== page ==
Accurate dried blood spots collection in the community using non-medically trained personnel could support scaling up routine viral load testing in resource limited settings
Kombatende Sikombe aff001; Cardinal Hantuba aff001; Kalo Musukuma aff001; Anjali Sharma aff001; Nancy Padian aff002; Charles Holmes aff003; Nancy Czaicki aff001; Sandra Simbeza aff001; Paul Somwe aff001; Carolyn Bolton-Moore aff001; Izukanji Sikazwe aff001; Elvin Geng aff005
Působiště autorů: Centre for Infectious Diseases Research in Zambia, Lusaka, Zambia aff001; Division of Epidemiology, University of California, Berkeley, Berkeley, California, United States of America aff002; Division of Infectious Diseases, Johns Hopkins University School of Medicine, Baltimore, Maryland, United States of America aff003; Center for Global Health and Quality, Georgetown University, Washington, District of Columbia, United States of America aff004; Division of HIV, Infectious Diseases and Global Medicine, University of California, San Francisco, Zuckerberg San Francisco General Hospital, San Francisco, California, United States of America aff005; Division of Infectious Diseases, University of Alabama, Birmingham, Alabama, United States of America aff006
Vyšlo v časopise: PLoS ONE 14(10)
Kategorie: Research Article
Regular plasma HIV-RNA testing for persons living with HIV on antiretroviral therapy (ART) is now the global standard, but as many as 60% of persons in Africa today on ART do not have access to standard laboratory HIV-RNA assays. As a result, patients in Zambia often receive treatment without any means of determining true virologic failure, which poses a risk of premature switch of ART regimens and widespread HIV drug resistance. Dry blood spots (DBS) on the other hand require unskilled personnel and less complex storage supply chain so are ideal to capture viral-load results from HIV patients outside clinic settings. We assess collection of DBS in the community using non-medically trained personnel (NMP) and documented challenges. We trained 23 NMP to collect DBS from lost to follow-up (LTFU) patients in 4 rural and urban Zambian districts. We developed a phlebotomy box to transport DBS without contamination at ambient temperature and concomitant training and standard operating procedures. We evaluated this through field observations, bi-weekly meetings, reports, and staff meetings. The laboratory assessed DBS quality for testing validity. We attempted to collect DBS from 357 participants in the community. Though individual reasons for refusal from the remaining 37% were not collected, NMPs reported privacy concerns, awkward box-size which drew attention in the community and fears of undisclosed uses of samples related to witchcraft and circulating narratives about past research. Successful DBS collection was not associated with patient gender, age, time on ART, enrolment CD4, facility. DBS viral-load collection by NMP is feasible in Zambia. Our training approach and assessments of NMP not part of the health system can be extended to patients by giving them more responsibility to manage their own differentiated care groups. Concerted efforts that compare collection of DBS by NMP to those collected by skilled-medical personnel are needed.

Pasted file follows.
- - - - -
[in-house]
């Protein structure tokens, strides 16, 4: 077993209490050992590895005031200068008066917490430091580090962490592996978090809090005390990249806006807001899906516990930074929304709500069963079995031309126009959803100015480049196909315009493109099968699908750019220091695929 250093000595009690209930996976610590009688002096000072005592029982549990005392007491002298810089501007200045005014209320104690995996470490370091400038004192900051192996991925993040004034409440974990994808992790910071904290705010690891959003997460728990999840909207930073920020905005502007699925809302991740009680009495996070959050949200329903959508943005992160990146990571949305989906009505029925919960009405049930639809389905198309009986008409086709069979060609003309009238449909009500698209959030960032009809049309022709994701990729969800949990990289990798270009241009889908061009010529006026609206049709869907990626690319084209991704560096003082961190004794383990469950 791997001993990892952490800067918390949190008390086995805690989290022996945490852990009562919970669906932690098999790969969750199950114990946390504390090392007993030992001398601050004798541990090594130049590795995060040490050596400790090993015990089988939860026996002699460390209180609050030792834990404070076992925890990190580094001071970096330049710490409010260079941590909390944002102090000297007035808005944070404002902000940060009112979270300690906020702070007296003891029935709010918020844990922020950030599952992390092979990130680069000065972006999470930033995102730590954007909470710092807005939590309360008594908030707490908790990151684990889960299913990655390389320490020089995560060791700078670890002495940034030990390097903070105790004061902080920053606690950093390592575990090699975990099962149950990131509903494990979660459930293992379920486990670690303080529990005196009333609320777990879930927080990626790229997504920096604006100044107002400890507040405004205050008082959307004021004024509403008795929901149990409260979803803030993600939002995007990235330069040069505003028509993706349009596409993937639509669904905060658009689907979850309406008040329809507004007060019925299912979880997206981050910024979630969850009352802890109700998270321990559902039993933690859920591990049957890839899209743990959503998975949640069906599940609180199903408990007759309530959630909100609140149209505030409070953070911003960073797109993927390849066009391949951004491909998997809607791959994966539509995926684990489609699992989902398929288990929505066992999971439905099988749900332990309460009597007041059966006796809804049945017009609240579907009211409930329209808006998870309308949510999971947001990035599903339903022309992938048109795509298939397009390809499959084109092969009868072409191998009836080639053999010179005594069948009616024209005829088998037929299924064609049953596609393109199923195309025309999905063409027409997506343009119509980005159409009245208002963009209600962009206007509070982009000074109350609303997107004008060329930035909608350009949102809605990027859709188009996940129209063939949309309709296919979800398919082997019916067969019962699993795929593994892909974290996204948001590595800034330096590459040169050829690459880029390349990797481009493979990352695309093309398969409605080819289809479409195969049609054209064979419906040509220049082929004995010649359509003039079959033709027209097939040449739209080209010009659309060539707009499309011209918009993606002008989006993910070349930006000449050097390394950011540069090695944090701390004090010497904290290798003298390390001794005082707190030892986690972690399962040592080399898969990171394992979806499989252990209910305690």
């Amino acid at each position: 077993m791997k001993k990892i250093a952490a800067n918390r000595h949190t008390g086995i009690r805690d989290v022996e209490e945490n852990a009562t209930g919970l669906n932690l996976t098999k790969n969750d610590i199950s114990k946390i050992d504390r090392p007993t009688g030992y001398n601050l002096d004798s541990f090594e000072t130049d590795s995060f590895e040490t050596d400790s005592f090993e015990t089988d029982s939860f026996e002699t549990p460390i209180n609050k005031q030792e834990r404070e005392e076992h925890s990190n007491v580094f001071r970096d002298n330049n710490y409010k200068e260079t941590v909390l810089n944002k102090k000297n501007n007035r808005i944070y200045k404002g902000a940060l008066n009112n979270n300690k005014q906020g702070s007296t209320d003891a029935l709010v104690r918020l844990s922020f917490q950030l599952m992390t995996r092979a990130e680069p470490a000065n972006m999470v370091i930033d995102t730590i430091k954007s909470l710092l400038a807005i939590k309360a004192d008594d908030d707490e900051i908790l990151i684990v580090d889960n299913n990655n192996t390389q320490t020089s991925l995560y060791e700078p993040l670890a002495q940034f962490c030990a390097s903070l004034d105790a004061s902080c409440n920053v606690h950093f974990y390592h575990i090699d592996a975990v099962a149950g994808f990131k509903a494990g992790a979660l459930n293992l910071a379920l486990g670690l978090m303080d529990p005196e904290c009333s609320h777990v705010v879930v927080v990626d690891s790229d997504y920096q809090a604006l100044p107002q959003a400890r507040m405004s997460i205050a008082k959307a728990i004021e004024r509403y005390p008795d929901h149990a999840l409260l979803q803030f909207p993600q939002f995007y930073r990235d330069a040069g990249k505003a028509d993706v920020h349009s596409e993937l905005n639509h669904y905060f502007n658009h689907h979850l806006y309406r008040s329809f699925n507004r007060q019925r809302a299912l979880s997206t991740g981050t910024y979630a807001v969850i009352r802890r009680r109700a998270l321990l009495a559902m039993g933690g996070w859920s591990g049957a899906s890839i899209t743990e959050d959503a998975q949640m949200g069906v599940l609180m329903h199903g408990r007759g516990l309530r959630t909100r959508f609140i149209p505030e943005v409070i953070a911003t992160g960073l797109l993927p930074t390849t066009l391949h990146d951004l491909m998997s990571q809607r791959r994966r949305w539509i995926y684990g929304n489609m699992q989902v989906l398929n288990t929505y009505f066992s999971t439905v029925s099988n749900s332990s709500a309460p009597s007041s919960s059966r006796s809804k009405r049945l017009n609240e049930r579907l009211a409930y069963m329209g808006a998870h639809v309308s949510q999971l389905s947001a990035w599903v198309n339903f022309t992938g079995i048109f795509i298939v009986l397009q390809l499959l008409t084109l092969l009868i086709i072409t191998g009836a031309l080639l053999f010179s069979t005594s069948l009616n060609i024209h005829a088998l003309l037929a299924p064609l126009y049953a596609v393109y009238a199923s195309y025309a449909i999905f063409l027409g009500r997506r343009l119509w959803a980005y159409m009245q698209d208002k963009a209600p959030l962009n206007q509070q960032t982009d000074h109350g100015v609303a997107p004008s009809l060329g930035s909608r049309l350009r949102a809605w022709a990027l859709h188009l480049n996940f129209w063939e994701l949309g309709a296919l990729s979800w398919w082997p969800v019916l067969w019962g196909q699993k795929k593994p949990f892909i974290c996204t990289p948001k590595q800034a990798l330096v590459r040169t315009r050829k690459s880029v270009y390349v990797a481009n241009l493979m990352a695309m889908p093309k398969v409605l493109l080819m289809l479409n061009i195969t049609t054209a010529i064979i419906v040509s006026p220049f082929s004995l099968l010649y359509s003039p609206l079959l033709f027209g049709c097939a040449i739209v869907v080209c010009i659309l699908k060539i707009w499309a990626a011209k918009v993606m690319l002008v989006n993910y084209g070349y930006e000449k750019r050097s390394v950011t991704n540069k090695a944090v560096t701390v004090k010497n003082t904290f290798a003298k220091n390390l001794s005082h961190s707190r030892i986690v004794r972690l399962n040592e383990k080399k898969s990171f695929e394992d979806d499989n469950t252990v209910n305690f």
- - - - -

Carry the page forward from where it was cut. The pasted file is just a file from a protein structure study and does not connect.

Blood – Blood plasma – Transportation – Viral load – Zambia – Phlebotomy
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